Some analysts feel the M.D.C. will be hurt by the fact that it’s split into two factions: that of Tsvangirai and that of his rival, Arthur Mutumbara, who has declared his support for independent presidential candidate, former ZANU-PF stalwart and ex-finance minister Simba Makoni.

“I think it was a tragedy that the opposition M.D.C. did not unite, because I think if it had united, it would actually have been easier for a united M.D.C. to structure an election pact with the emergence of Simba Makoni,” says Sydney Masamvu, a Zimbabwean analyst for the International Crisis Group.

Zulu says many Zimbabweans remain disenchanted by the infighting that has driven a wedge through the M.D.C.

“It could benefit Tsvangirai.”

Unlike other analysts, Bomba isn’t convinced that Makoni’s entrance into the race will “badly harm” the opposition party faction led by Tsvangirai.

“The M.D.C. does have a hard core of supporters, and most of them I do not think will be swayed. I think Makoni will be more appealing to the people who have been apathetic in the past elections, and that’s a very big proportion of the population,” he insists.

Brendan Murphy, Studio 7 chief, says “some good” could emerge from the debacle for Tsvangirai.

“There’s a very interesting dynamic going on in terms of Tsvangirai’s positioning relative to Makoni. One point that hasn’t been brought up by a lot of people is that Makoni’s entry into the race, and then subsequently the Arthur Mutambara faction’s embrace of Makoni, resolved a very serious issue for the opposition, which was: Who was going to be the opposition candidate? Tsvangirai has now been left as the one and only opposition candidate. Makoni’s entry resolved what could have been a really very sticky problem for the opposition,” Murphy reasons.

“In a way he’s given clearer definition to Tsvangirai, which I think is going to work to Tsvangirai’s benefit.”

There are still many observers who feel that despite all the arguments and personality clashes within the M.D.C., and despite all the attention being lavished upon Makoni, with him being branded the only serious challenger to Mr. Mugabe, Tsvangirai remains a political threat. They’re convinced that if the polls are free and fair, Tsvangirai will be a serious contender for the presidency. He has emerged from previous ballots with significant support, despite all the electoral irregularities and violent intimidation directed against him and his supporters.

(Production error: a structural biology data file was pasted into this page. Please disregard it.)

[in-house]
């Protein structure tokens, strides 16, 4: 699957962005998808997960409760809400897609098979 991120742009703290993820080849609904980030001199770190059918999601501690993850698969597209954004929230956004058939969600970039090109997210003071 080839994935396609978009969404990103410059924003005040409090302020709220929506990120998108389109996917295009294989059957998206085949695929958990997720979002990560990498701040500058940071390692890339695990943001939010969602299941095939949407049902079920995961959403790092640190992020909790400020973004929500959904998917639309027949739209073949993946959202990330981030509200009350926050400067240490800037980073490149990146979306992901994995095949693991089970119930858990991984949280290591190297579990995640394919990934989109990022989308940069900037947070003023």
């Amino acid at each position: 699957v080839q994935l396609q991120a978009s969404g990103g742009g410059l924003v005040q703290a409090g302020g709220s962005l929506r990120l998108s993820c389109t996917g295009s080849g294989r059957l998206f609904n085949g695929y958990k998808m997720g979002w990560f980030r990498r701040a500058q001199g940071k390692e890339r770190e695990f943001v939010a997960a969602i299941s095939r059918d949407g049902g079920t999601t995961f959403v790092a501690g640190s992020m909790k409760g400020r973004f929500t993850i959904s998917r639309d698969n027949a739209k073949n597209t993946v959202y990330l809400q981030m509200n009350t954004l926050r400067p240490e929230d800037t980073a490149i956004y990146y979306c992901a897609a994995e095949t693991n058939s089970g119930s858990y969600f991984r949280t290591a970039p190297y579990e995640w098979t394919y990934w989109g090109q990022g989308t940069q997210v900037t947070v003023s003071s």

Masamvu says: “If Tsvangirai was not a threat and was a true political joke, all the attention that he’s received from Mugabe would never have happened. ZANU-PF remains wary of Morgan Tsvangirai.”

But Bomba, in the vein of other observers of the M.D.C., also questions whether Tsvangirai and his faction are “sufficiently politically savvy” to a mount a serious challenge to Mr. Mugabe and Simba Makoni.

“Some of the statements that have come from M.D.C. officials show the party still has a long way to go. Some in the MDC have mistaken thinking, especially when you read statements from M.D.C. people that the economic crisis is going to translate into votes for them. The M.D.C. should be preparing for the worst – not just hoping for the best. The complacency that is coming out (in the M.D.C.) that the economic crisis is so acute that people will vote for the M.D.C. anyway – I think that’s one of the weaknesses (in the party) that has to be resolved if they are really going to able to whip up and move people in a very big way.”

Possibility of a run-off

Some Zimbabweans are hoping that a restructured electoral process will be favorable to the M.D.C. Under new rules, a candidate must win 51 per cent of the vote in order to be declared an outright winner – unlike in the past, when a simple majority was enough to ensure victory. If he fails to secure this, then he faces a run-off, 21 days after the ballot, against the candidate who finishes second in the polling.

“Many people are hopeful that there’s going to be a re-run in this election. If it indeed happens, the opposition says it will be another strong sign that Mugabe’s time is up, and they’re hoping it will drive the opposition into further action that results in a better Zimbabwe,” says Zulu.

Masamvu adds, “A good performance from the M.D.C., along with Makoni, will ensure that Mugabe doesn’t capture 51 per cent of the vote – at least at the first attempt. That would be very good. It would see Mugabe facing another election in 21 days, which could make Zimbabweans rally behind the opposition, to try to get rid of Mugabe through the ballot.”

But Zulu says the “problem” in Zimbabwe right now is the “crisis of expectation. That is Mr. Tsvangirai’s biggest problem, because people voted in 2000 – and nothing happened. In 2005 again they tried to vote for him – nothing happened. Those are some of the problems that Mr. Tsvangirai is facing: how to make sure that people do go to the polls, because there’s a lot of apathy.”

Tsvangirai maintains he has the support of the majority of Zimbabweans who want a “clean break” from the past. He says he can only be stopped through unfair means, and that if previous polls had been free and fair, he – and not President Mugabe – would have been the incumbent at this stage.

But Bomba says, “This election is not about the past, however painful it is. It is not about what might have been. March 29 is about now.”

But then he adds, “But history sometimes repeats itself.”

XS
SM
MD
LG